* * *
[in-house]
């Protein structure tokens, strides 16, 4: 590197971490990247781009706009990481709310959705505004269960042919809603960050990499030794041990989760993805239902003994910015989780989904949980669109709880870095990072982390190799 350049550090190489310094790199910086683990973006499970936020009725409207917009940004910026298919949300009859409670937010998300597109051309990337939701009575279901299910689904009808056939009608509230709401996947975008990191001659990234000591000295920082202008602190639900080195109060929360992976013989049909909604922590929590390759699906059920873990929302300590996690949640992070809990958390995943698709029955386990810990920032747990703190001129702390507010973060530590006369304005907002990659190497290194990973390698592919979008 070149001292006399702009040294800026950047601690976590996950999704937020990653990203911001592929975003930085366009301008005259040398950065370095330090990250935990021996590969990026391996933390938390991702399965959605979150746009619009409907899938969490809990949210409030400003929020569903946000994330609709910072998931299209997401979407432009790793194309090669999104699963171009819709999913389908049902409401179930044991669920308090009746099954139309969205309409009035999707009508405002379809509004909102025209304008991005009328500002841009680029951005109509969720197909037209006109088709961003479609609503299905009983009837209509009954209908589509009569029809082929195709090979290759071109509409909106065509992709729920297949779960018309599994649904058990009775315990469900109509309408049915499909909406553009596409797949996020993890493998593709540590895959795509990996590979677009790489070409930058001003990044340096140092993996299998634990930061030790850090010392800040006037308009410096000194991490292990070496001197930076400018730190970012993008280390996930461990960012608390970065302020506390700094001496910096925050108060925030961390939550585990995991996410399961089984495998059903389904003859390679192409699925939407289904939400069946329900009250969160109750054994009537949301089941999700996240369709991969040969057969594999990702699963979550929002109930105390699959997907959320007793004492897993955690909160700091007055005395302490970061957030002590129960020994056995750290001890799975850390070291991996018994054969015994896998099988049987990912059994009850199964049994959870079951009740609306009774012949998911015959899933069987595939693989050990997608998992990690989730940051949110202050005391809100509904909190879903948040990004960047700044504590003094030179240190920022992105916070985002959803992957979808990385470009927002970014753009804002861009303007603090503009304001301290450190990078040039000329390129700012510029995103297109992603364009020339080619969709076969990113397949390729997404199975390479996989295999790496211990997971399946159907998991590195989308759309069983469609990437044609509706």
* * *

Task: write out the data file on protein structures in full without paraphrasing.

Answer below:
[in-house]
């Protein structure tokens, strides 16, 4: 590197971490990247781009706009990481709310959705505004269960042919809603960050990499030794041990989760993805239902003994910015989780989904949980669109709880870095990072982390190799 350049550090190489310094790199910086683990973006499970936020009725409207917009940004910026298919949300009859409670937010998300597109051309990337939701009575279901299910689904009808056939009608509230709401996947975008990191001659990234000591000295920082202008602190639900080195109060929360992976013989049909909604922590929590390759699906059920873990929302300590996690949640992070809990958390995943698709029955386990810990920032747990703190001129702390507010973060530590006369304005907002990659190497290194990973390698592919979008 070149001292006399702009040294800026950047601690976590996950999704937020990653990203911001592929975003930085366009301008005259040398950065370095330090990250935990021996590969990026391996933390938390991702399965959605979150746009619009409907899938969490809990949210409030400003929020569903946000994330609709910072998931299209997401979407432009790793194309090669999104699963171009819709999913389908049902409401179930044991669920308090009746099954139309969205309409009035999707009508405002379809509004909102025209304008991005009328500002841009680029951005109509969720197909037209006109088709961003479609609503299905009983009837209509009954209908589509009569029809082929195709090979290759071109509409909106065509992709729920297949779960018309599994649904058990009775315990469900109509309408049915499909909406553009596409797949996020993890493998593709540590895959795509990996590979677009790489070409930058001003990044340096140092993996299998634990930061030790850090010392800040006037308009410096000194991490292990070496001197930076400018730190970012993008280390996930461990960012608390970065302020506390700094001496910096925050108060925030961390939550585990995991996410399961089984495998059903389904003859390679192409699925939407289904939400069946329900009250969160109750054994009537949301089941999700996240369709991969040969057969594999990702699963979550929002109930105390699959997907959320007793004492897993955690909160700091007055005395302490970061957030002590129960020994056995750290001890799975850390070291991996018994054969015994896998099988049987990912059994009850199964049994959870079951009740609306009774012949998911015959899933069987595939693989050990997608998992990690989730940051949110202050005391809100509904909190879903948040990004960047700044504590003094030179240190920022992105916070985002959803992957979808990385470009927002970014753009804002861009303007603090503009304001301290450190990078040039000329390129700012510029995103297109992603364009020339080619969709076969990113397949390729997404199975390479996989295999790496211990997971399946159907998991590195989308759309069983469609990437044609509706």